Samantha Power, at confirmation hearing, faults U.N. for ‘disgrace’ in Syria

Samantha Power, nominated to be the U.S. ambassador to the United Nations, called the U.N.'s failure to halt the civil war in Syria a "disgrace that history will judge harshly."
July 17, 2013

Samantha Power, the Obama administration’s nominee for U.S. ambassador to the United Nations, told a Senate panel Wednesday that the world body’s failure to halt mass killing in Syria is a “disgrace that history will judge harshly.”

But Power voiced little optimism that China and Russia, key U.N. Security Council powers, can be persuaded to support decisive action on Syria. And she registered caution about the limits of U.S. power to respond to the world’s most tragic crises.

“I believe that America cannot — indeed, I know that America should not — police every crisis or shelter every refugee,” she said during a Senate Foreign Relations Committee hearing to consider her nomination. “While our goodwill knows no bounds, our resources are finite, strained by pressing needs at home. And we are not the world’s policeman. We must make choices based on the best interests of the American people.”

In an opening statement that highlighted her priorities and assessments of the strengths and flaws of the United Nations, Power praised the global body’s health workers as courageous in the face of terrorist threats in Nigeria and Pakistan while denouncing discrimination against Israel by member nations.

Power said that shielding Israel from unfair attacks by its political adversaries would be one of her top priorities. Others, she said, would include fighting U.N. corruption and waste, standing up against repressive regimes, and championing the cause of “human rights and human dignity.”

“The United States has no greater friend in the world than the state of Israel,” she said. “I will stand up for Israel and work tirelessly to defend it.”

Power invoked the names of two former U.S. ambassadors to the United Nations, Jeane Kirkpatrick and Daniel Patrick Moynihan, who had gained reputations for speaking forcefully against U.S. adversaries and despotic governments. Power said the United States’ defense of freedom would require “contesting the crackdown on civil society being carried out in countries like Cuba, Iran, Russia and Venezuela.”

“If I am given the privilege of sitting behind America’s placard, you will be able to count on me,” she said. “I will tirelessly promote and defend U.S. interests. I will be a blunt, outspoken champion of American values and of human rights.”

Power, an Irish-born immigrant who was raised in Atlanta, was introduced by Sens. Saxby Chambliss and Johnny Isakson, both Georgia Republicans.

Her prospects for confirmation were buoyed early on in the hearing when Sen. Bob Corker (Tenn.), the ranking Republican on the Foreign Relations Committee, suggested that he anticipated Power taking up the New York job. “I look forward to your service,” he said. “I think you’re going to be a significant and positive force at the United Nations.”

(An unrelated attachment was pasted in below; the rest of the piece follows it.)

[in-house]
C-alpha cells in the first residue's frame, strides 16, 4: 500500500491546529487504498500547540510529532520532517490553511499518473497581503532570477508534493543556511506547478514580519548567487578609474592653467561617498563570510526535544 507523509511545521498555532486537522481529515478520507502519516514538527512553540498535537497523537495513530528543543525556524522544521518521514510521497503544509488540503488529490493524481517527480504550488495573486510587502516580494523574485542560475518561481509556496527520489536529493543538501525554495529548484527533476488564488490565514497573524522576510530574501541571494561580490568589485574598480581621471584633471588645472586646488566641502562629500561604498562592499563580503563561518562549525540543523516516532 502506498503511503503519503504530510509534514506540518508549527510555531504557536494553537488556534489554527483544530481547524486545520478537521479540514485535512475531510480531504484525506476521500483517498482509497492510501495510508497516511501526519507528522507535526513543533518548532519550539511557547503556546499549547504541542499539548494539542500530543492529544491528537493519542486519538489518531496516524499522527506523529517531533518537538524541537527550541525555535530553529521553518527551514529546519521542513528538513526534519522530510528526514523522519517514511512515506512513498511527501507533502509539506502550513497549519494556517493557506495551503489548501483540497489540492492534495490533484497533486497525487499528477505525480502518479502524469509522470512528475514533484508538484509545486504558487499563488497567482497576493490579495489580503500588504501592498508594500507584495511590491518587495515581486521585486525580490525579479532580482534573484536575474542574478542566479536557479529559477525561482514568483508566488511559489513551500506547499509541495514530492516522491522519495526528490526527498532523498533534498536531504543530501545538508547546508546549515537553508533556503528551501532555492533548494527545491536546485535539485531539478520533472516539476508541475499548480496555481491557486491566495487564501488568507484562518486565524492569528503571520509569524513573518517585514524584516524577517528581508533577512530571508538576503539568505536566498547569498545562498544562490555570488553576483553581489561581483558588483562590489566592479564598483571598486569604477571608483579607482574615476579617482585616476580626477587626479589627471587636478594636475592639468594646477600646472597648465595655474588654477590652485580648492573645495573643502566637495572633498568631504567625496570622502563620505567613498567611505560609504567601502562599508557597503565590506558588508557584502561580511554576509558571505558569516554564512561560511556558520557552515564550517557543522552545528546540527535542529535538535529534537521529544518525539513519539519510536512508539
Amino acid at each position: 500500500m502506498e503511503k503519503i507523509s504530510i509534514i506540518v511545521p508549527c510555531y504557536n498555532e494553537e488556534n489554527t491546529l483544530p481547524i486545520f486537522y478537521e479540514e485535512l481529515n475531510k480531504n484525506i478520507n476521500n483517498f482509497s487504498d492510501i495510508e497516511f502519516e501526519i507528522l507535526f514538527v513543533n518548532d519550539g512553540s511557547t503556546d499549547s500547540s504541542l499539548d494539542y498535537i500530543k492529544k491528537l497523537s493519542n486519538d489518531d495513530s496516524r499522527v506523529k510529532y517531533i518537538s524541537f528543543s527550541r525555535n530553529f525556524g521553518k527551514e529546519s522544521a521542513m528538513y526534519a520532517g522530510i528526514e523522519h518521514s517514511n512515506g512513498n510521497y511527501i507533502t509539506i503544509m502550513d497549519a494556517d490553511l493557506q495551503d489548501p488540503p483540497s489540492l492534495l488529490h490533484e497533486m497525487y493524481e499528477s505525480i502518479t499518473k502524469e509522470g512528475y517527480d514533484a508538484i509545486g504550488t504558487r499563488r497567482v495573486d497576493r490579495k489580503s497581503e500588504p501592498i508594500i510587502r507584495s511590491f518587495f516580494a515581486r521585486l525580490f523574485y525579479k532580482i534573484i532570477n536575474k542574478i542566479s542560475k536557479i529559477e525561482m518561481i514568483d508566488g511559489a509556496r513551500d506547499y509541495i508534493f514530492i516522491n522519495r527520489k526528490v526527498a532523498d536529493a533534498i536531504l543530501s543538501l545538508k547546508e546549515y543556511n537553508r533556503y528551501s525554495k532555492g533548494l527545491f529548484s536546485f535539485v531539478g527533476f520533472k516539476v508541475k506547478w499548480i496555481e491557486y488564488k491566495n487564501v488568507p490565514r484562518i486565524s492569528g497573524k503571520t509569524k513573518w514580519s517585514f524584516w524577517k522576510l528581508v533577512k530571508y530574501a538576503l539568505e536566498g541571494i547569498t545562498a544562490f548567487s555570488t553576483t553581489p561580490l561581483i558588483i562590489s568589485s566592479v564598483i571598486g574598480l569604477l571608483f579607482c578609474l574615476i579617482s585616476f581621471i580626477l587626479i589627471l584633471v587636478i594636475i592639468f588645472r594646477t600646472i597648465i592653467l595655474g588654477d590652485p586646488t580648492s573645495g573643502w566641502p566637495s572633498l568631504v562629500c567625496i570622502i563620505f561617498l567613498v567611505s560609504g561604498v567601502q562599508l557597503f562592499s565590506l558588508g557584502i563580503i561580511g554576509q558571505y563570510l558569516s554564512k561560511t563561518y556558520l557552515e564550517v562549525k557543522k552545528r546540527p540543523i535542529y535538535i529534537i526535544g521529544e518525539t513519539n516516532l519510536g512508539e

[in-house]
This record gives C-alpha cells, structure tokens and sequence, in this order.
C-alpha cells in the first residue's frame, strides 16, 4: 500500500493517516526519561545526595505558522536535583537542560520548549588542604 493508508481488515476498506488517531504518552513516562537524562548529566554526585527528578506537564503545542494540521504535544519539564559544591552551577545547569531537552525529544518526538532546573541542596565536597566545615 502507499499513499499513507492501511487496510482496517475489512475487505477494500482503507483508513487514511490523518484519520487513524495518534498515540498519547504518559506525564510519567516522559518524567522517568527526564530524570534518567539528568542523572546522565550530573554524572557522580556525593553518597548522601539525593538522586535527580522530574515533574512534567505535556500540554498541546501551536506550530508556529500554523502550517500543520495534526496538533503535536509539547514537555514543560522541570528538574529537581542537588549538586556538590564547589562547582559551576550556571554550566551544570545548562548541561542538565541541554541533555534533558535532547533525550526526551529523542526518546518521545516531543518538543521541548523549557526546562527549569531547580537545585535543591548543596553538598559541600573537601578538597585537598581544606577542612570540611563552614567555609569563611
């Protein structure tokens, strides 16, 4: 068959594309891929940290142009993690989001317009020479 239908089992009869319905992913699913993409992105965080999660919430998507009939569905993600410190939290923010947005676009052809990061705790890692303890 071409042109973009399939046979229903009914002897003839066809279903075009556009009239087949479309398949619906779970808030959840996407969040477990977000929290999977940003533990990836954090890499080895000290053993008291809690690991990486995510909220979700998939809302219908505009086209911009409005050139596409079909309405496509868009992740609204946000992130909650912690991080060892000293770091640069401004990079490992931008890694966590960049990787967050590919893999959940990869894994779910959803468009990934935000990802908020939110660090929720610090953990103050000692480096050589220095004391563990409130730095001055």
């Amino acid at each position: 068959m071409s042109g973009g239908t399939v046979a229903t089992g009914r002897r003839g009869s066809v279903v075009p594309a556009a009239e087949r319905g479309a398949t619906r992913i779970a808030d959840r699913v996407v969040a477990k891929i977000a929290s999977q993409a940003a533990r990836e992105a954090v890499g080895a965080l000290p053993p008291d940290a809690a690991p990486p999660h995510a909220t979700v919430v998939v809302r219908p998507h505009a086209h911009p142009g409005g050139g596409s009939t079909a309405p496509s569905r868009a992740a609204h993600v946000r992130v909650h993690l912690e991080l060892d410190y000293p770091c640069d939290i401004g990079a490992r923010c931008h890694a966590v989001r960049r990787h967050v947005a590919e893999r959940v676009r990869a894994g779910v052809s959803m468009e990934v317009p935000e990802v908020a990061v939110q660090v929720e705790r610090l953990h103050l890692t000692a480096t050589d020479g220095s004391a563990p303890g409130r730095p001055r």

But Power faced some tough questioning from Republican senators, including Marco Rubio (Fla.), about remarks she made more than a decade ago about the United States’ and Israel’s role in the world.

Rubio pressed her to clarify remarks she had made in 2002 on a public access television program in Berkeley, Calif., about the possibility of imposing a political solution on Israel. Power was asked what advice she would offer an American president in a hypothetical scenario in which one of the parties to the Israeli-Palestinian conflict were on the verge of committing genocide. She answered that a credible response would require the imposition of “a mammoth protection force.” She also warned that pursuing such a course “might mean alienating a domestic constituency of tremendous political and financial import,” a reference to the pro-Israel lobby in the United States.

In response to Rubio, Power said, “I have dissociated myself from those comments many times,” adding, “I gave a long rambling and very remarkably incoherent response to a hypothetical question I should never have answered.”

She also backed away from the thrust of a 2003 article she wrote in the New Republic arguing that the United States needed to show greater remorse for its role in abetting massive crimes in the past, saying, “I probably very much overstated the case in that article.”

“There are things that I have written that I would write very differently today,” Power said, noting that she had probably written 1 million to 2 million words in her career as a foreign correspondent, Pulitzer Prize-winning author and scholar. “This country is the greatest country on Earth. I would never apologize for America.”

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